IN BOTH our personal life and career, there are many situations that require us to thinking critically. This includes dealing with a family crisis, a complaint from a customer, deciding whom to promote and what equipment to purchase.
Critical thinking involves a measured process of analysing facts and data and questioning assumptions to come to a rational conclusion.
This gives the impression that critical thinking is more boring than creative thinking, which may employ more flamboyant methods to obtain certain outcomes. This is not so — it just has a different objective. Finding a solution to a problem or weighing the truth of an argument can be just as exciting as thinking up creative ideas.
Fundamentally, critical thinking involves a five-stage process:
1. Identify the key issue that needs to be resolved
During meetings and discussions, there is a tendency for people to get distracted from the key aspects of what they want to resolve.
To be an effective critical thinker, you should first start by identifying the key issue in the problem or situation that you need to address and resolve. It is a good idea to write this down so you can refer to it frequently and ensure that you are not being sidetracked.
2. Gather facts and data
Once you have identified the issue or problem, it is important to gather all the relevant data so you can build a clear and accurate picture of what you are dealing with. Information also yields options for a solution.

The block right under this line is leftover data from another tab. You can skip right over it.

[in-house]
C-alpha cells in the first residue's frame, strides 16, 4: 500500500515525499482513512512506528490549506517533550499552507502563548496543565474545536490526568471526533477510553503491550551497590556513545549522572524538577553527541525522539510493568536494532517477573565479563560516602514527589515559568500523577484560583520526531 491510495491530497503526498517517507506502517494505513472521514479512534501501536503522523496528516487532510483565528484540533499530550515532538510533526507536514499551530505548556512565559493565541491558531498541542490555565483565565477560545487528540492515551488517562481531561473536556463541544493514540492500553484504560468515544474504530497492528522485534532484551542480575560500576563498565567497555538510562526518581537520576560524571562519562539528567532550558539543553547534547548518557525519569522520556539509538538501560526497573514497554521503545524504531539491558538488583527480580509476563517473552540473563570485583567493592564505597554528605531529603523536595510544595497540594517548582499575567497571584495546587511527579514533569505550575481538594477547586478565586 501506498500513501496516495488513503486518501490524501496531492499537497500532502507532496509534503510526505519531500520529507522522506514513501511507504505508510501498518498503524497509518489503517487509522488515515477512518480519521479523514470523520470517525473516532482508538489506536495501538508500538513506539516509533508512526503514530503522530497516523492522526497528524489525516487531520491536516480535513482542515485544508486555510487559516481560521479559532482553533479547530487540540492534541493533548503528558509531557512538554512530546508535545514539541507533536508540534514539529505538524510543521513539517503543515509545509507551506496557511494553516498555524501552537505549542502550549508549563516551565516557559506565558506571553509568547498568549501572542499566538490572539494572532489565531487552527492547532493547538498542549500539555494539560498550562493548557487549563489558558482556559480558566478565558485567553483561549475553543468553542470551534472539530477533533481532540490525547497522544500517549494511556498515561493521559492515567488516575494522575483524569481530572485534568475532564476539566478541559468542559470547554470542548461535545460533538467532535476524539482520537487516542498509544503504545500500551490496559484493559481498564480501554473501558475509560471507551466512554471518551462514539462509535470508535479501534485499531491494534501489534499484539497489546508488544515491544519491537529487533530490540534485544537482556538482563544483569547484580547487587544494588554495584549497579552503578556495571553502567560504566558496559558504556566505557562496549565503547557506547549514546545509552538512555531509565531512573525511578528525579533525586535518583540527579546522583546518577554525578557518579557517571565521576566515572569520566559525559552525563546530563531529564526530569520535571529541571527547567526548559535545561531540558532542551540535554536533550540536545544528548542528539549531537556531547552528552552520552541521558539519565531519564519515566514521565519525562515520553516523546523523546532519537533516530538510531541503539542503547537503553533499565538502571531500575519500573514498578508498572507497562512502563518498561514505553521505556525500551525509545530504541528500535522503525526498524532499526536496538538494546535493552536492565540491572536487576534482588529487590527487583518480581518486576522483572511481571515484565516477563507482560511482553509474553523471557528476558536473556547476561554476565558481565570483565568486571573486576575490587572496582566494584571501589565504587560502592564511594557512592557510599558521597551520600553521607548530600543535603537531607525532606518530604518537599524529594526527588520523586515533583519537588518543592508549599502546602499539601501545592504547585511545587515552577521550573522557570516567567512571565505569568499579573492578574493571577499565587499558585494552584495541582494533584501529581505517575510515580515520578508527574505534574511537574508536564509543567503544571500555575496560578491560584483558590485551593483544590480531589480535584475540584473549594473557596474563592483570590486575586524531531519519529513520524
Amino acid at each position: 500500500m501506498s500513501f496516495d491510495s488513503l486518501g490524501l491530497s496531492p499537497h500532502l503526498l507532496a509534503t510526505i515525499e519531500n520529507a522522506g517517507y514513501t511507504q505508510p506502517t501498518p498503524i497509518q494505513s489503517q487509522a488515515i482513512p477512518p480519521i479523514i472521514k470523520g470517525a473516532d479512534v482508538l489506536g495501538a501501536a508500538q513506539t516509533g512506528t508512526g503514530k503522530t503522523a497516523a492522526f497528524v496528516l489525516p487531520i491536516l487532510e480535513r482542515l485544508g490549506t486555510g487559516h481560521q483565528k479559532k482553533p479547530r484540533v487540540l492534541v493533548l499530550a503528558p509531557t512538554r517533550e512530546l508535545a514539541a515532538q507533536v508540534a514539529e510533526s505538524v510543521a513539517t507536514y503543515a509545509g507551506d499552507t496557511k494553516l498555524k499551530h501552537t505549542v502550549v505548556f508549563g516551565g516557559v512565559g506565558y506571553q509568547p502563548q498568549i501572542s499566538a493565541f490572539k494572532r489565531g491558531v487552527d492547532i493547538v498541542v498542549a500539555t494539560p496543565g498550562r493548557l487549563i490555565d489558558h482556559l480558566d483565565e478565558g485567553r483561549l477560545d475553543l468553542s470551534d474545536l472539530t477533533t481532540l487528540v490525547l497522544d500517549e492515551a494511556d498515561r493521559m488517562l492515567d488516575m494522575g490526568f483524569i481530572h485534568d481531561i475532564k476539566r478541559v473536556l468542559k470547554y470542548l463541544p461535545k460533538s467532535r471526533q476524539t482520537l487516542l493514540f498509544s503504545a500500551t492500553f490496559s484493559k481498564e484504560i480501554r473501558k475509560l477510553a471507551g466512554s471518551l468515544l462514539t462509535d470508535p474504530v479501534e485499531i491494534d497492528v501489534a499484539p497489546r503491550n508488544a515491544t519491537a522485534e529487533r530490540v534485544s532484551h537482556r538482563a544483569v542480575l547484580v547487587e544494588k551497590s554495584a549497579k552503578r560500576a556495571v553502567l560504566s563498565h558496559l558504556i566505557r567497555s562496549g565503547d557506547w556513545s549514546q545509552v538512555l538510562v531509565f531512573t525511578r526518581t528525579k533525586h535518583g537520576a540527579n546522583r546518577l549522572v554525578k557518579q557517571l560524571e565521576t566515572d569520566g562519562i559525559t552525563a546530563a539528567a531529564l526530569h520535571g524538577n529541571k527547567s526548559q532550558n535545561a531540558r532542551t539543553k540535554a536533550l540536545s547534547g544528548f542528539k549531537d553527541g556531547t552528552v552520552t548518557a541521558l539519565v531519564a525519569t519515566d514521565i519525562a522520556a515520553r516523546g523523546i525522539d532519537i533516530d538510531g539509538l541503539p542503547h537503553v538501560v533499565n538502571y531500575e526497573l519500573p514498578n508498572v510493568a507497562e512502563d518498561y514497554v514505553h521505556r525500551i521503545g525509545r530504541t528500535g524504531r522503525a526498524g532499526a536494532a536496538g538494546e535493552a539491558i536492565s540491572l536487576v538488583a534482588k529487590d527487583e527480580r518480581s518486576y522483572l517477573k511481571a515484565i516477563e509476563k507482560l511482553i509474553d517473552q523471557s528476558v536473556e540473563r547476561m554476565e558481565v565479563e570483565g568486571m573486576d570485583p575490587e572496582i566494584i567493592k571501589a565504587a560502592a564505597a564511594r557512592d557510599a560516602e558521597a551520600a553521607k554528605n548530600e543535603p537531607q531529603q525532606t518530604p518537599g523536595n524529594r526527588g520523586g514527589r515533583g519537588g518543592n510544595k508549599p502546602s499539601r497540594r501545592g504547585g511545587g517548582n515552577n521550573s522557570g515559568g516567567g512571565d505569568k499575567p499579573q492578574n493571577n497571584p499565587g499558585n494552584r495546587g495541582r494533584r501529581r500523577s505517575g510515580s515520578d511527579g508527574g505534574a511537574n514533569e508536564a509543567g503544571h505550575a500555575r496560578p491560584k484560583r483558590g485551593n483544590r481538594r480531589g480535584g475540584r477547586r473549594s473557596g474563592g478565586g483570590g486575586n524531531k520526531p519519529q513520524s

3. Clarify assumptions and theories
It is possible that you may not have all the relevant facts and data. This is especially so if you are engaging in a new project and there is no past experience to draw upon.
You will then need to look at assumptions, theories and concepts relevant to the project or problem. This would involve postulating a worst-case and best-case scenario, and thinking through the process that might be put in place if any of these were to happen.
4. Look for evidence to support your course of action
Critical thinking involves you having to make an informed decision, which you have to justify to supporters as well as detractors who may have their own hidden agendas.
What you need is hard evidence to support your decision. In the absence of hard evidence, you must have strong arguments to convince others that your course of action was the best possible one in the circumstances.
5. Check for grey areas
There is no such thing as a perfect decision or a perfect solution to a critical problem. What you may have achieved is an effective solution that solves part of the problem or situation at hand.
It is therefore important to keep in mind for any grey areas — these issues may have more than one possible answer. It may not be possible for you to resolve these issues that lack clarity all at once, but it would be prudent to keep them in mind so you can try to resolve them at a later time or when you have the information or data you need.
Employing the five-stage process will help you to become an effective critical thinker and an asset to your organisation.